In our example this results in the following list:
Congratulations! You have now created your own historical map! Please inform email@example.com about the availability of this map.
Other examples for maps of this kind:
A generic method to reproject even fancy projections is morphing:
If your map is provided in stereographic projection then you should follow section A instead since the approach shown there is easier and less time-consuming.
Maps for Marble need to get provided in plate carrée projection (also referred to as "Equirectangular projection"):
There are morphing tools that will let you morph ancient maps into the desired projection. It doesn't require too many skills. Just some patience and love to detail.
You can use xmorph/gtkmorph to morph the images. It is a old piece of software, and is not actively maintained anymore. However it is mature enough for what we need. It likely is in your distribution's repository, if not you can get it on sourceforge.
To load the image you want to choose into gtkmorph, click on the "Load image" button on the "input image" window. You can adjust where the mesh's position and the image size, it will be easier if you roughly align the mesh with map before you start. But before you click "Apply", you must change the resolution on the resulting image, to do this you need to change the "width" and "height" on the bottom of the "resulting image" window.
Be careful as gtkmorph has a tendency to crop the images, even if the resulting image is the same resolution as the original!!
By default you there are only a few mesh lines, to get more right-click on the field and choose "add horizontal line" and "add vertical line" - there appears to be a hotkey, but that don't seem to work. You can also set the minimum amount of lines to ~50 by editing the libmorph/morph.c line 48 & 49, but that may be going too .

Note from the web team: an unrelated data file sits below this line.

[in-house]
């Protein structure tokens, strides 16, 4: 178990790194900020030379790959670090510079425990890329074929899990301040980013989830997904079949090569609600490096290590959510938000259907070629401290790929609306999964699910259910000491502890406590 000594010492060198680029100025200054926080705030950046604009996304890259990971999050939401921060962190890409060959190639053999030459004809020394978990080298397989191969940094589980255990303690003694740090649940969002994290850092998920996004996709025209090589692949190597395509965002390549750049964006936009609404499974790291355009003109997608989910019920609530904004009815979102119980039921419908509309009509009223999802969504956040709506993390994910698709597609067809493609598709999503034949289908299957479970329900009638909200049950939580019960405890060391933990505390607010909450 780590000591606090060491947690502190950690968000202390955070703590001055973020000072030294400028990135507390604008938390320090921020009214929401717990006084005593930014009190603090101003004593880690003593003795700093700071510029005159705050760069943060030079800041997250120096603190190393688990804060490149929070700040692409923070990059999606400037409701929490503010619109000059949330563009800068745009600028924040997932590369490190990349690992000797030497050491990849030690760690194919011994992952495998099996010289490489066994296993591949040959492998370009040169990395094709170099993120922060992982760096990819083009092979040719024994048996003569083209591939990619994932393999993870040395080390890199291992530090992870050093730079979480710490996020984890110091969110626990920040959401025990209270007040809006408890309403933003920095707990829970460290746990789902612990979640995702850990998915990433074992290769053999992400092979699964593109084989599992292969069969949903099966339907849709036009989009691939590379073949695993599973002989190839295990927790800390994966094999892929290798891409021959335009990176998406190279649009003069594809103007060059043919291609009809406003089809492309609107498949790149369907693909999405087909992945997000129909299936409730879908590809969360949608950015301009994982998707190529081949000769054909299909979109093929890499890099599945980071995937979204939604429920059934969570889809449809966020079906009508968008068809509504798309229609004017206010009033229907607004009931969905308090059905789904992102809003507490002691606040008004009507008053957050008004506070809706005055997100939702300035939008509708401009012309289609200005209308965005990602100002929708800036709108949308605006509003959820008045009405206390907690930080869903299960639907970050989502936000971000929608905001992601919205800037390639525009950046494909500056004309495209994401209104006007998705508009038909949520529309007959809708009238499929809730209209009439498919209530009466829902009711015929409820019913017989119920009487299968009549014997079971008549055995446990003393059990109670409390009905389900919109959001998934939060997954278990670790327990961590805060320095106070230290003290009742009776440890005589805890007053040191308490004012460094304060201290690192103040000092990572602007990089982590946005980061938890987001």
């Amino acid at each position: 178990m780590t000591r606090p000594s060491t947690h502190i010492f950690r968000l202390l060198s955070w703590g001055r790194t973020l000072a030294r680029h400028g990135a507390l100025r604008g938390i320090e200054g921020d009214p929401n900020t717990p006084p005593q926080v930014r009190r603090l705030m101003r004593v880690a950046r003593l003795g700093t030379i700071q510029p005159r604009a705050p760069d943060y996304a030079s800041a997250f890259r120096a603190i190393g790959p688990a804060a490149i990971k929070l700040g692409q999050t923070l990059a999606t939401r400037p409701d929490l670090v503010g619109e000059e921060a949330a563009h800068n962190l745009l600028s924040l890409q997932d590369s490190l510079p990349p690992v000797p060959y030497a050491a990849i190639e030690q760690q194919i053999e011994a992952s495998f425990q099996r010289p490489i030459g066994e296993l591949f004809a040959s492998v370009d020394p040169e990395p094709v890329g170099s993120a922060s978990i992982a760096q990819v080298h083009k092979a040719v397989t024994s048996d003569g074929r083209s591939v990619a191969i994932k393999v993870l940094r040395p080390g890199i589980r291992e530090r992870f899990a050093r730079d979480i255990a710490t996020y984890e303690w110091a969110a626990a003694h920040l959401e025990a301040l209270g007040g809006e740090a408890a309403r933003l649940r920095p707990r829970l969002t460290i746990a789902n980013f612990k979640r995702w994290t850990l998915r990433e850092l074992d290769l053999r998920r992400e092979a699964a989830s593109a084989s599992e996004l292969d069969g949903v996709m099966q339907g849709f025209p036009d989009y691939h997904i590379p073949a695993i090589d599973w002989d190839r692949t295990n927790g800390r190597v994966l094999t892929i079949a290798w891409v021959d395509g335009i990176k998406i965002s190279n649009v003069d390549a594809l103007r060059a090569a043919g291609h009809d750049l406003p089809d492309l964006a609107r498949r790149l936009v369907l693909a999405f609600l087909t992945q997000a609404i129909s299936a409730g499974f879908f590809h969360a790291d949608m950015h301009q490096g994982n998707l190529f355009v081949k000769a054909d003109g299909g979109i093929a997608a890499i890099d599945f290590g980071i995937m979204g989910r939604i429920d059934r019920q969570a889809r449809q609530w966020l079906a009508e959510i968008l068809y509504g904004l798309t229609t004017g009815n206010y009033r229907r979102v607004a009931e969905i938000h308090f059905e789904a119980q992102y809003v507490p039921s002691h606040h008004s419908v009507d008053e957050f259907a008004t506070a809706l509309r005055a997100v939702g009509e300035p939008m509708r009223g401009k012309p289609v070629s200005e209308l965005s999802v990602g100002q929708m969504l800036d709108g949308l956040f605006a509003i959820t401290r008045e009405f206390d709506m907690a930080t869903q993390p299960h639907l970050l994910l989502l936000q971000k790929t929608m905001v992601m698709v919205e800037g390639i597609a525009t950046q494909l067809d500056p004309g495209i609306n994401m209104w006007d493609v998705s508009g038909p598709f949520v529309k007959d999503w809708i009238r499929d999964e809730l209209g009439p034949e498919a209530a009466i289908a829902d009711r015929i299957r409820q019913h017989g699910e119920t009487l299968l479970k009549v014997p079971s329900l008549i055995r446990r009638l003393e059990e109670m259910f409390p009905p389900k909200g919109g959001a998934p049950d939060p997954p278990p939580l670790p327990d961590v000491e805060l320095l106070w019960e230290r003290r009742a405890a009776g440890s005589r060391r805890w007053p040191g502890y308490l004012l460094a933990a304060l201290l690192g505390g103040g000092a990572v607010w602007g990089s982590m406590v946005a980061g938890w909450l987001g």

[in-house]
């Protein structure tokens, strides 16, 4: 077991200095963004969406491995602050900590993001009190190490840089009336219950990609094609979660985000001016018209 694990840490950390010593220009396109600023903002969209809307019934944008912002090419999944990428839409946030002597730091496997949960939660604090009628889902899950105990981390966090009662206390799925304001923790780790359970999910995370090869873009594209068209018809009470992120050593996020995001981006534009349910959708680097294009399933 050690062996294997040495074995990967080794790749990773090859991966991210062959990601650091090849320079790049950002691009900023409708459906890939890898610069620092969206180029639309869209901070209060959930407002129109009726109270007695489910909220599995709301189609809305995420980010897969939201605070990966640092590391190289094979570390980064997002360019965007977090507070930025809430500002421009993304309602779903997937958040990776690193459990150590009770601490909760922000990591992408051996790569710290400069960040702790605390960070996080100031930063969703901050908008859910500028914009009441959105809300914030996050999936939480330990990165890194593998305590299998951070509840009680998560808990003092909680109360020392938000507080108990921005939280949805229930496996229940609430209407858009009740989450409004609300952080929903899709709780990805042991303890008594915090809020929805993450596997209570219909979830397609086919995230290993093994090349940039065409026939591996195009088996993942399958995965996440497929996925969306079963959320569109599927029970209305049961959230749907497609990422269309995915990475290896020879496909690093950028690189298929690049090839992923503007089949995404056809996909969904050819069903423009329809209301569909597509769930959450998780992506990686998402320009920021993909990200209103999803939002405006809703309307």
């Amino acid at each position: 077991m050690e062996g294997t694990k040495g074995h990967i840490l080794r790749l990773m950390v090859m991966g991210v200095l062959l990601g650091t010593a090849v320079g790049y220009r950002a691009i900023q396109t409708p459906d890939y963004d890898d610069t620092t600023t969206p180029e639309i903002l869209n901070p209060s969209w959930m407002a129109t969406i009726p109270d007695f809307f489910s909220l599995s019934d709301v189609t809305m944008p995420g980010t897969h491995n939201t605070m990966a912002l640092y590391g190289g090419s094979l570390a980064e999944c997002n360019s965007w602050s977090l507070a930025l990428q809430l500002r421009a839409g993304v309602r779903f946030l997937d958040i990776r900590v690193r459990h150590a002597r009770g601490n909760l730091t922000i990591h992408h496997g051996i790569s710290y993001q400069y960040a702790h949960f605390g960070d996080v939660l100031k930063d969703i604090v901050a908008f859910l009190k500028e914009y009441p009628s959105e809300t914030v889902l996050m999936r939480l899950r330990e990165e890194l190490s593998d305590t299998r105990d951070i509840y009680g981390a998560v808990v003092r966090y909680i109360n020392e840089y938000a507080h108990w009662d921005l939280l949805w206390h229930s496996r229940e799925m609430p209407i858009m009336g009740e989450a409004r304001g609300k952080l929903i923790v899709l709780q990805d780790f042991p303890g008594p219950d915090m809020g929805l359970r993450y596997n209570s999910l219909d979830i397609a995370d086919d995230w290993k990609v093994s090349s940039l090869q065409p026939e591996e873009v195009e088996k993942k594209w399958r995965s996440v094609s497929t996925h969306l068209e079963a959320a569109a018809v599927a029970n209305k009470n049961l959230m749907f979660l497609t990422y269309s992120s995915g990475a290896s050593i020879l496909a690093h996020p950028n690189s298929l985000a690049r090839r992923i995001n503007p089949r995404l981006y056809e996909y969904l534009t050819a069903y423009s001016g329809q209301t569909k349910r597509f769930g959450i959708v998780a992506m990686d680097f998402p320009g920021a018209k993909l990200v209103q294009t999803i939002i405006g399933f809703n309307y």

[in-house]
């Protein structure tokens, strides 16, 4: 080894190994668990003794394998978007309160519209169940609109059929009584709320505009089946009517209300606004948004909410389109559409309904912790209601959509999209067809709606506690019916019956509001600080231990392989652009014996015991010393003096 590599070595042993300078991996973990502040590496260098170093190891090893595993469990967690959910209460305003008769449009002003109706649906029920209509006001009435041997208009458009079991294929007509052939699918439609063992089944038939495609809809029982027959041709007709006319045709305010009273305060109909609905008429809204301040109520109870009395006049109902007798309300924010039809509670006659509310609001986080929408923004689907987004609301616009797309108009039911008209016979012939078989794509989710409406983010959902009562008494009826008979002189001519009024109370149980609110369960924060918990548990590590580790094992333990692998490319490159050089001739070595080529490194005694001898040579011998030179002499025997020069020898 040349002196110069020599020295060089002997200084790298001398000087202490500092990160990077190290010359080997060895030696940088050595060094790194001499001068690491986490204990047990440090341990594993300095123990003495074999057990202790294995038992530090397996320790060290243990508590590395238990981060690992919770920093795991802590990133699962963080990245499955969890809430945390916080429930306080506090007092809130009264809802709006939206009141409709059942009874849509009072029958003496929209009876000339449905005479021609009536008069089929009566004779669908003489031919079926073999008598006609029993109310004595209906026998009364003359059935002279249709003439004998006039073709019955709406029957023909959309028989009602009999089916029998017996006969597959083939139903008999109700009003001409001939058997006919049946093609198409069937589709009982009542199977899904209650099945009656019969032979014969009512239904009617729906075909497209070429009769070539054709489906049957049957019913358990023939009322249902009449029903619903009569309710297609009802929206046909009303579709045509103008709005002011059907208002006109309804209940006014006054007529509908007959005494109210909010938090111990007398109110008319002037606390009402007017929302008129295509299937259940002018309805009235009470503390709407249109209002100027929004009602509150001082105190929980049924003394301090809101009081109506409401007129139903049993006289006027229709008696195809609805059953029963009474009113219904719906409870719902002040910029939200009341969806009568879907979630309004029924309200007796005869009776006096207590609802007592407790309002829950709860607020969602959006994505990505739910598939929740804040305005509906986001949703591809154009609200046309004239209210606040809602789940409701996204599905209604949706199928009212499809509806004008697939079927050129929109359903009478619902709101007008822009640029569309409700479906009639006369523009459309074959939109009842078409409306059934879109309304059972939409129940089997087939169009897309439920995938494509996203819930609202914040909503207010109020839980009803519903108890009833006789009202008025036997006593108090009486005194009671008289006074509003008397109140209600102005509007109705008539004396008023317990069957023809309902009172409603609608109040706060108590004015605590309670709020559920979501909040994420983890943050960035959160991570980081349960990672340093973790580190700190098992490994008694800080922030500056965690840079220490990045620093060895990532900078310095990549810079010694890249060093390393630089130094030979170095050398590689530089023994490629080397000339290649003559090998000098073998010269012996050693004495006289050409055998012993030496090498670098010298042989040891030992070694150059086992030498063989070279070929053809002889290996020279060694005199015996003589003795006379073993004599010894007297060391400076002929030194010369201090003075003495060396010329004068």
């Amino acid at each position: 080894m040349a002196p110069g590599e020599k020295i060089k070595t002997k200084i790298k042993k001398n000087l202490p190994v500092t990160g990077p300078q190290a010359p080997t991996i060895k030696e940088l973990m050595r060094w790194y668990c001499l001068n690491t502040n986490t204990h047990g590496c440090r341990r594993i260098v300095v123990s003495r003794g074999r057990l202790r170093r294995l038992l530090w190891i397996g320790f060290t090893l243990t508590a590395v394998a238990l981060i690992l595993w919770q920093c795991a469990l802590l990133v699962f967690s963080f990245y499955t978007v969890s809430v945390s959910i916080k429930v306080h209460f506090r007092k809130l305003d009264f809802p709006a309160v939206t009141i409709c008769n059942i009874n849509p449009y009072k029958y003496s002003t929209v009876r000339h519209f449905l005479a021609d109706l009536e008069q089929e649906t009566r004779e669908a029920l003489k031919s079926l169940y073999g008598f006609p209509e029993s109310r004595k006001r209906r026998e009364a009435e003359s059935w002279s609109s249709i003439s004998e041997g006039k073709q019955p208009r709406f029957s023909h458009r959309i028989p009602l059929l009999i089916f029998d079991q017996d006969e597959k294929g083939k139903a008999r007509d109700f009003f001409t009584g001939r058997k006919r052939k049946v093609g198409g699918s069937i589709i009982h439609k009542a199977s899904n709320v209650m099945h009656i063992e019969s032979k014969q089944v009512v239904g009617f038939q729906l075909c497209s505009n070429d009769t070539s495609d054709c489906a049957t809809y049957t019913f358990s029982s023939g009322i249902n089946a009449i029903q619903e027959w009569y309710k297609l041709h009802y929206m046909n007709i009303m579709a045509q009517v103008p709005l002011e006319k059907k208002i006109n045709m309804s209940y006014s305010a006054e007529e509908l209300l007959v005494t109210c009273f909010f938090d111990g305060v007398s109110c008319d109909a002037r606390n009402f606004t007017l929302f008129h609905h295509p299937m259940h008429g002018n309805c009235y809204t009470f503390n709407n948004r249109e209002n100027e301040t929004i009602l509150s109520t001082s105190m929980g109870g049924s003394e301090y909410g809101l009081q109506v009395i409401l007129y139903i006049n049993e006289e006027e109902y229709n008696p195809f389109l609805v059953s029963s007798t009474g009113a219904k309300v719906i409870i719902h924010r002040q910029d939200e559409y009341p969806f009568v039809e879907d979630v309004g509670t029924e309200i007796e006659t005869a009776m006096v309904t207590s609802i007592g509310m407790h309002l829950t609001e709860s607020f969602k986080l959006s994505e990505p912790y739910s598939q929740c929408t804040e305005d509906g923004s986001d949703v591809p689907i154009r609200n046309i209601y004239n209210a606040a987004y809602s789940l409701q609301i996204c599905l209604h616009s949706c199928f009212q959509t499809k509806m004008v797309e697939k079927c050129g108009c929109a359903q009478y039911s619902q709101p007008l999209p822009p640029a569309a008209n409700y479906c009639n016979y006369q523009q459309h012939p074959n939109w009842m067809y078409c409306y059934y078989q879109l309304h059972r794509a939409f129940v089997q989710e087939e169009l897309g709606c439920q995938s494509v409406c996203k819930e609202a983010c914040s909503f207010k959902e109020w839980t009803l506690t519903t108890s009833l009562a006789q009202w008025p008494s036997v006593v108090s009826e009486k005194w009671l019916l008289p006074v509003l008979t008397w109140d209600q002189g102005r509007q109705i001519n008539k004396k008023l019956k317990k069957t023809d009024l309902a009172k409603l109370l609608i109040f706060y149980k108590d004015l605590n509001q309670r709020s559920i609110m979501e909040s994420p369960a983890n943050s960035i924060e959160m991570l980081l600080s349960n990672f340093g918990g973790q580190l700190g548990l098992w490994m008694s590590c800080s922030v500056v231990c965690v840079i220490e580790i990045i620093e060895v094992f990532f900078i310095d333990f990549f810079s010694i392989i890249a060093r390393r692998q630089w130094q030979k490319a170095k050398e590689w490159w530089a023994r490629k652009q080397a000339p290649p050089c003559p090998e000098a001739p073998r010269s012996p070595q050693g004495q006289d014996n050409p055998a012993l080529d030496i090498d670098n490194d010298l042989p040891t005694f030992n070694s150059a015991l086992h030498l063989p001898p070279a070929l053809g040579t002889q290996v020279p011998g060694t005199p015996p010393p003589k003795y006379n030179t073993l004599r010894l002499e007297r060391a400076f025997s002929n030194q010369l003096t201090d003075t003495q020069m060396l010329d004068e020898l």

Once you've got it all setup you are gonna start on the more repetitive task, you're gonna need to place the yellow dots so that the grid aligns with the grid on the map.
If you align every second line on the mesh to every line on the map, that will give you some wiggle room if the line between two dots don't really follow the line on the map.
Once you have set all the yellow dots you simply click the 'do warp' button and about a half a minute later you'll hopefully have something like this: Then save the image by clicking on the 'save image' button, the result should be a square map that can be used in Marble. Save the mesh, and export the image, .PPM and .PNG should be a good choice of format.
Now that you've successfully morphed the map you need to continue with steps 5.-10. from the stereographic maps section.
Other examples of maps of this kind:
If you find new maps it's always important to check the license. Although ancient maps should usually be under the public domain there are several people who claim copyright on the data due to the image manipulation work they have done as a part of post-processing the scan. No matter whether this is legitimate or not we should respect those claims and look for data that was intended to be published under the public domain (or another free license) and use that.
It's important to note that people like to distribute imagery "free for non-commercial usage". Unfortunately we are not able to use and distribute this data as this would e.g. prohibit most Linux Distributors from distributing our software. So do not use data that is "free for non-commercial use"! It's not suitable for our purposes. If you think that there is a chance that the author might agree to change the license to a less restrictive one then it might be worth to contact him. However pretty often the "non-commercial" wording is provided intentionally this way to allow for a business case of the author.